ARLINGTON, Texas — On a cold and icy Texas night, two women's basketball teams took the raised floor at AT&T Stadium and kept playing and playing and playing and playing and playing some more.
Back and forth it went, a full 60 minutes of playing time, with Baylor's Odyssey Sims scoring 47 points and Kentucky's Jennifer O'Neill scoring 43 points and by the time it was over there had been 112 free throws taken and an NCAA-women's-record combined 163 points scored and the women had stolen the spotlight from the men.
Or at least made them wait, and watch, and marvel.
Final: Kentucky 133, Baylor 130.
"Are you guys tired?" asked Baylor Coach Kim Mulkey when she hit the post-game interview room. "I know I'm tired."
Mulkey had another question.
"You all ever seen a game like that? I've never seen a game like that."
"An epic game," said the winning coach, Kentucky's Matthew Mitchell.
An epic game in a most unusual setting, and we're not just talking a basketball doubleheader in the cavernous home of the Cowboys.
The winter storm "Cleon" hit the city on Thursday, pretty much paralyzing things. It took 90 minutes from the time my plane touched down at Dallas-Fort Worth Airport late Friday morning until we were finally allowed off the plane, in part because the jet bridge had frozen.
And taxicabs? Forget it — there were no taxicabs.
A marathon scheduled for this weekend was canceled. TCU canceled classes. A holiday parade was canceled. Everything was canceled, except for the basketball, and by the end of the women's game most were glad it wasn't canceled.
Earlier in the week, Mitchell had called Baylor's Sims, a 5-foot-8 senior, the most dynamic talent in the country, and she didn't disappoint. The senior made 17-of-33 shots before fouling out in the first overtime.
"I don't know that there is a meter that can measure the happiness I felt when she went out of the game," admitted Mitchell, largely in admiration.
O'Neill, a 5-6 junior, was almost as good, becoming the first UK player since Valerie Still to score more than 40 points in a game.
"I didn't even know it was that many overtimes," she said. "I thought it was more than that. I thought we were going to break the Syracuse record (the six-overtime men's game with Connecticut in 2009)."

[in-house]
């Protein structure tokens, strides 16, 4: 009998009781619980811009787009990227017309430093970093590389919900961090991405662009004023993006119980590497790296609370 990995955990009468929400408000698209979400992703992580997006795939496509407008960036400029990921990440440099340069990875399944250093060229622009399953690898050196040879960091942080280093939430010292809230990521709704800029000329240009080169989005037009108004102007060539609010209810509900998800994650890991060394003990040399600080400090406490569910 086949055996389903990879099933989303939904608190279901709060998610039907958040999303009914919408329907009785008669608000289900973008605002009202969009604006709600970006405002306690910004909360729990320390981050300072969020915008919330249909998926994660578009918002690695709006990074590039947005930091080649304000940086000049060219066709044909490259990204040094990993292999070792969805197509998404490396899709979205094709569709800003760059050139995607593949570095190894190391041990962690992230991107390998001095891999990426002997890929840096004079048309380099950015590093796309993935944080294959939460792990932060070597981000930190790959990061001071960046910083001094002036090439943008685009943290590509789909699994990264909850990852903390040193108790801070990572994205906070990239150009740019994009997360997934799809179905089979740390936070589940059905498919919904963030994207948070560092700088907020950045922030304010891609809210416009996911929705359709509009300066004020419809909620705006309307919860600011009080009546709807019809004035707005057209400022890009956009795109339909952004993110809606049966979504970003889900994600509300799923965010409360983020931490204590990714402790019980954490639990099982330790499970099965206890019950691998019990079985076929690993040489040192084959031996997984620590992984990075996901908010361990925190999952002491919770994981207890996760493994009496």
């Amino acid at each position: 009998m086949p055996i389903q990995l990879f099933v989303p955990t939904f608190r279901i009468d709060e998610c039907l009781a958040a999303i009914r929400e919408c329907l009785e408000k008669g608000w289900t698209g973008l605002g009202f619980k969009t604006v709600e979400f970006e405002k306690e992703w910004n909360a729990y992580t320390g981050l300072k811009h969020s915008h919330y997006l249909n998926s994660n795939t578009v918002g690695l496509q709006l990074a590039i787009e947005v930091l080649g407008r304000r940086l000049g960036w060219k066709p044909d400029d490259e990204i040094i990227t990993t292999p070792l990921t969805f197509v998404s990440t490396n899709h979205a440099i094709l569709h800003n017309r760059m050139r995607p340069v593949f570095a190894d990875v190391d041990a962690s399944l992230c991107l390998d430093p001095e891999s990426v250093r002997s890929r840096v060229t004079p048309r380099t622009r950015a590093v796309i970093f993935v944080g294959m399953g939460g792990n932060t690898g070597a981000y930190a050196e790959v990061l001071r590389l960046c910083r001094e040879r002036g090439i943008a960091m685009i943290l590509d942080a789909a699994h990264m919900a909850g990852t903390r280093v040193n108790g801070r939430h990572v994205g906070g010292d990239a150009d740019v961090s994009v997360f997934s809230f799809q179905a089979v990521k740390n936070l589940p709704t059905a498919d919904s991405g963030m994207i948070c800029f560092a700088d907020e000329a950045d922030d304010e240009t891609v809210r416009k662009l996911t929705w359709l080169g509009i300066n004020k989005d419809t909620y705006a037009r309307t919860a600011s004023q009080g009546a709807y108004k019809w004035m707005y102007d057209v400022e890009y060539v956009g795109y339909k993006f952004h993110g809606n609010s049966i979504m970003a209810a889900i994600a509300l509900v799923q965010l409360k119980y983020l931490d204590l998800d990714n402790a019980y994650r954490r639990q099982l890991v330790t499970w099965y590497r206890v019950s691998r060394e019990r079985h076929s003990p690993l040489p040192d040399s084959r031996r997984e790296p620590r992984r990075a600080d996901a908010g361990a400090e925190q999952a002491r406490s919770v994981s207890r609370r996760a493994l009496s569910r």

"I played in a four-overtime game my senior year of AAU," said teammate Bria Goss. "We went to sudden death for the fourth overtime and we lost."
They didn't lose this one.
"We're in such good condition we were excited every time it went to another overtime," Goss said. "We felt like we had the advantage. This is what we get up at 6 a.m. four days a week and train for."
"I had confidence we could hang in there and keep going," Mitchell said, "and they kept fouling people out."
By game's end — finally — seven Lady Bears had fouled out, to the point where Mulkey had to use an injured player she wasn't planning on playing just to have five players on the floor.
"I can't put a trainer in there, and they wouldn't let me go in there," Mulkey said. "They told me I could play with four. We played two (actually three) overtimes without Odyssey and hung in there."
Both teams kept hanging and hanging and hanging around — almost all night long.
"I'm not into moral victories," said Mulkey, who graduated several top players, including Brittney Griner, from last year's 34-1 club. "But if they're the No. 5 team in the country, then we're going to be all right."
Meanwhile, the Kentucky men's coach, John Calipari, popped into the UK women's locker room to congratulate the victors. The tired but happy victors.
Someone asked Mitchell what he and Mulkey were talking about during an extended post-game handshake.
"She just asked me if I had ever been in one like that before, and I said I hadn't," Mitchell said. "She said she hadn't either."